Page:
We’re enabling a Tory/UKIP coalition next year and that will cause irreparable damage to the nation.Because Labour offer little REAL alternative it almost seems a wasted vote. At the moment I’m voting Green next May. First time in my 60 plus years I’m not voting Labour.

      1. alhggyb

        Would you please explain how Labour is an alternative? An alternative is a difference. There is nothing that they propose that will make sod all difference to the hardest hit people. It’s all just window dressing and tinkering around the edges with existing policies. The Greens are the only party in England that offer REAL alternative policies to the existing status quo. Change comes from being brave and trying something different. The mistake would be voting Labour just to keep the Tories/UKIP out. That’s just cowardice in my opinion.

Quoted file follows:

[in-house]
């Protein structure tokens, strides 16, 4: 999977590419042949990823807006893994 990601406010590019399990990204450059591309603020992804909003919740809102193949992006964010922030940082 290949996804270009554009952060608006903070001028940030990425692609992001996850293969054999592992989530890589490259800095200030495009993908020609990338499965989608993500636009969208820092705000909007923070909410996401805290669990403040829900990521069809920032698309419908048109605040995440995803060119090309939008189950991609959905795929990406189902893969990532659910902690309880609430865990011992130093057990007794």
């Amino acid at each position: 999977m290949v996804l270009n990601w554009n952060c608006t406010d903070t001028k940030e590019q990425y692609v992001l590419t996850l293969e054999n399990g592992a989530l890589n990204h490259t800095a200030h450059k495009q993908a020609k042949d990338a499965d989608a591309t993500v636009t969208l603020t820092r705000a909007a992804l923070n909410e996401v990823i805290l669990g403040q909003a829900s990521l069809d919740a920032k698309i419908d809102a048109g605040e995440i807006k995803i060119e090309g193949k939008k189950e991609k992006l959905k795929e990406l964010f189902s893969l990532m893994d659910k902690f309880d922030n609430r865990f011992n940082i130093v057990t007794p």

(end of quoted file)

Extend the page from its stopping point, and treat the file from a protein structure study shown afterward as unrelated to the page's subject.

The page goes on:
2. Mike Sivier Post author

        And you think the Greens are ready to take on the Conservatives?
        How much of the vote did they receive in the Rochester and Strood by election, again?

      3. Terry Jager

        The Greens have won my support , also for similar reasons – strong government requires strong opposition ,we have neither. time for a real alternative & that’s not a mistake .

      4. Mike Sivier Post author

        We haven’t got a strong government. Cameron isn’t a strong leader. The Coalition’s policies are poor – if they were strong, we really would have more people in work, for longer hours and better pay – and the economy would be steaming along without a care in the world. We haven’t got that.